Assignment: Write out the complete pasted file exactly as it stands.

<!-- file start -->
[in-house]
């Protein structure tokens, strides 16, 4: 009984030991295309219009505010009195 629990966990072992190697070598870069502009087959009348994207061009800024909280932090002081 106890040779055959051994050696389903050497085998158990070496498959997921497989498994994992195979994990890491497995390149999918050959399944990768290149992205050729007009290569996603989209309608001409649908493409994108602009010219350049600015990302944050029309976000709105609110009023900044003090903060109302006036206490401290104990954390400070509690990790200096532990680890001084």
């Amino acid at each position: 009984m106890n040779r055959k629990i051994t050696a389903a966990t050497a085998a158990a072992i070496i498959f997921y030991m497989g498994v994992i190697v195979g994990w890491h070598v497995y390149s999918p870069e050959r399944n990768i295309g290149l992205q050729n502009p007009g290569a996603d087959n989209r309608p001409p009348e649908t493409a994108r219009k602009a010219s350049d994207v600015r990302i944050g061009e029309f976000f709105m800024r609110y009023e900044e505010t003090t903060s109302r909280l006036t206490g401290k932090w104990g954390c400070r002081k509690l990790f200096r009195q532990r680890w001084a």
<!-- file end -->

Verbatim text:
[in-house]
């Protein structure tokens, strides 16, 4: 009984030991295309219009505010009195 629990966990072992190697070598870069502009087959009348994207061009800024909280932090002081 106890040779055959051994050696389903050497085998158990070496498959997921497989498994994992195979994990890491497995390149999918050959399944990768290149992205050729007009290569996603989209309608001409649908493409994108602009010219350049600015990302944050029309976000709105609110009023900044003090903060109302006036206490401290104990954390400070509690990790200096532990680890001084």
């Amino acid at each position: 009984m106890n040779r055959k629990i051994t050696a389903a966990t050497a085998a158990a072992i070496i498959f997921y030991m497989g498994v994992i190697v195979g994990w890491h070598v497995y390149s999918p870069e050959r399944n990768i295309g290149l992205q050729n502009p007009g290569a996603d087959n989209r309608p001409p009348e649908t493409a994108r219009k602009a010219s350049d994207v600015r990302i944050g061009e029309f976000f709105m800024r609110y009023e900044e505010t003090t903060s109302r909280l006036t206490g401290k932090w104990g954390c400070r002081k509690l990790f200096r009195q532990r680890w001084a």